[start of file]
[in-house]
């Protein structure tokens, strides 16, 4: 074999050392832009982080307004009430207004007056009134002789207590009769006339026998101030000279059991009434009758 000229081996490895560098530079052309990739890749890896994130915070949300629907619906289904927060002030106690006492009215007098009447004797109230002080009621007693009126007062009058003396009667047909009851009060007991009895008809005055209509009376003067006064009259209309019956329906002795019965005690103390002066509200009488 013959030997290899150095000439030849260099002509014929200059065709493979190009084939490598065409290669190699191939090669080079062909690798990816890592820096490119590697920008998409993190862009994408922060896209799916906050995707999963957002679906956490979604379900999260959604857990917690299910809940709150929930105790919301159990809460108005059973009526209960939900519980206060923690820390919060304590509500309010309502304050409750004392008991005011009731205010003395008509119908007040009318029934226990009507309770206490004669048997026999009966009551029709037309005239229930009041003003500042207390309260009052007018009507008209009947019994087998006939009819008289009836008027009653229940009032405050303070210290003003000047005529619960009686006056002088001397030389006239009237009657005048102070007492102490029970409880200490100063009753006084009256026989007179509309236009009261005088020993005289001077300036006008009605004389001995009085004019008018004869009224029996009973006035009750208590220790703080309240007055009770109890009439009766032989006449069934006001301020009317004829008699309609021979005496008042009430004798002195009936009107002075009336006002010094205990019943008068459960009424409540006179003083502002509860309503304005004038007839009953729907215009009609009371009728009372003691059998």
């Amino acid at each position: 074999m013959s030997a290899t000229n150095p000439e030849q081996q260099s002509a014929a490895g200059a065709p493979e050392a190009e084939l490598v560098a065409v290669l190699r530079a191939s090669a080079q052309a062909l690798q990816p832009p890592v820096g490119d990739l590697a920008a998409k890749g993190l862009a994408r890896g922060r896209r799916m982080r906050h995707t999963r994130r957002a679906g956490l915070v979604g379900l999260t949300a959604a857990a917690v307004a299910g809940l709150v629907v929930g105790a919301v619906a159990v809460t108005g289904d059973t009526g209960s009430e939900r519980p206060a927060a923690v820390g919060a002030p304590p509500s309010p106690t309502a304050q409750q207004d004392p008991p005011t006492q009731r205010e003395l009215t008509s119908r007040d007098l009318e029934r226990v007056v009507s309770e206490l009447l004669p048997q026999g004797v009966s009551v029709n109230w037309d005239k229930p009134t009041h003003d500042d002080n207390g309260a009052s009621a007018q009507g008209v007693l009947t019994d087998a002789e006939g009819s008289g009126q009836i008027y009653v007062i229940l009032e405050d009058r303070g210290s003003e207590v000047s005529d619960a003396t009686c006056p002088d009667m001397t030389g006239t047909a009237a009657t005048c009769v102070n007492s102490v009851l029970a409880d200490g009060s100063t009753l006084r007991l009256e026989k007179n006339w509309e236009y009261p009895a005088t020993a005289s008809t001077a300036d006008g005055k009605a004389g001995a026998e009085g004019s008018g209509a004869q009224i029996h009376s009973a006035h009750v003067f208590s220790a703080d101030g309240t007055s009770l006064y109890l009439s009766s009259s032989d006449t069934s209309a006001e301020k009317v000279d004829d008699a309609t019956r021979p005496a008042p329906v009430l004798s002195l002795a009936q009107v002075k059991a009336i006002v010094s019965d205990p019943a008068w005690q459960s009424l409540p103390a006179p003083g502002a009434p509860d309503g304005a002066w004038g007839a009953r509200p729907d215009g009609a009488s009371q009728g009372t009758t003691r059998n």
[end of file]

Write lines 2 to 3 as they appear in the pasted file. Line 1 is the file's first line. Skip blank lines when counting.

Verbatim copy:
């Protein structure tokens, strides 16, 4: 074999050392832009982080307004009430207004007056009134002789207590009769006339026998101030000279059991009434009758 000229081996490895560098530079052309990739890749890896994130915070949300629907619906289904927060002030106690006492009215007098009447004797109230002080009621007693009126007062009058003396009667047909009851009060007991009895008809005055209509009376003067006064009259209309019956329906002795019965005690103390002066509200009488 013959030997290899150095000439030849260099002509014929200059065709493979190009084939490598065409290669190699191939090669080079062909690798990816890592820096490119590697920008998409993190862009994408922060896209799916906050995707999963957002679906956490979604379900999260959604857990917690299910809940709150929930105790919301159990809460108005059973009526209960939900519980206060923690820390919060304590509500309010309502304050409750004392008991005011009731205010003395008509119908007040009318029934226990009507309770206490004669048997026999009966009551029709037309005239229930009041003003500042207390309260009052007018009507008209009947019994087998006939009819008289009836008027009653229940009032405050303070210290003003000047005529619960009686006056002088001397030389006239009237009657005048102070007492102490029970409880200490100063009753006084009256026989007179509309236009009261005088020993005289001077300036006008009605004389001995009085004019008018004869009224029996009973006035009750208590220790703080309240007055009770109890009439009766032989006449069934006001301020009317004829008699309609021979005496008042009430004798002195009936009107002075009336006002010094205990019943008068459960009424409540006179003083502002509860309503304005004038007839009953729907215009009609009371009728009372003691059998």
């Amino acid at each position: 074999m013959s030997a290899t000229n150095p000439e030849q081996q260099s002509a014929a490895g200059a065709p493979e050392a190009e084939l490598v560098a065409v290669l190699r530079a191939s090669a080079q052309a062909l690798q990816p832009p890592v820096g490119d990739l590697a920008a998409k890749g993190l862009a994408r890896g922060r896209r799916m982080r906050h995707t999963r994130r957002a679906g956490l915070v979604g379900l999260t949300a959604a857990a917690v307004a299910g809940l709150v629907v929930g105790a919301v619906a159990v809460t108005g289904d059973t009526g209960s009430e939900r519980p206060a927060a923690v820390g919060a002030p304590p509500s309010p106690t309502a304050q409750q207004d004392p008991p005011t006492q009731r205010e003395l009215t008509s119908r007040d007098l009318e029934r226990v007056v009507s309770e206490l009447l004669p048997q026999g004797v009966s009551v029709n109230w037309d005239k229930p009134t009041h003003d500042d002080n207390g309260a009052s009621a007018q009507g008209v007693l009947t019994d087998a002789e006939g009819s008289g009126q009836i008027y009653v007062i229940l009032e405050d009058r303070g210290s003003e207590v000047s005529d619960a003396t009686c006056p002088d009667m001397t030389g006239t047909a009237a009657t005048c009769v102070n007492s102490v009851l029970a409880d200490g009060s100063t009753l006084r007991l009256e026989k007179n006339w509309e236009y009261p009895a005088t020993a005289s008809t001077a300036d006008g005055k009605a004389g001995a026998e009085g004019s008018g209509a004869q009224i029996h009376s009973a006035h009750v003067f208590s220790a703080d101030g309240t007055s009770l006064y109890l009439s009766s009259s032989d006449t069934s209309a006001e301020k009317v000279d004829d008699a309609t019956r021979p005496a008042p329906v009430l004798s002195l002795a009936q009107v002075k059991a009336i006002v010094s019965d205990p019943a008068w005690q459960s009424l409540p103390a006179p003083g502002a009434p509860d309503g304005a002066w004038g007839a009953r509200p729907d215009g009609a009488s009371q009728g009372t009758t003691r059998n």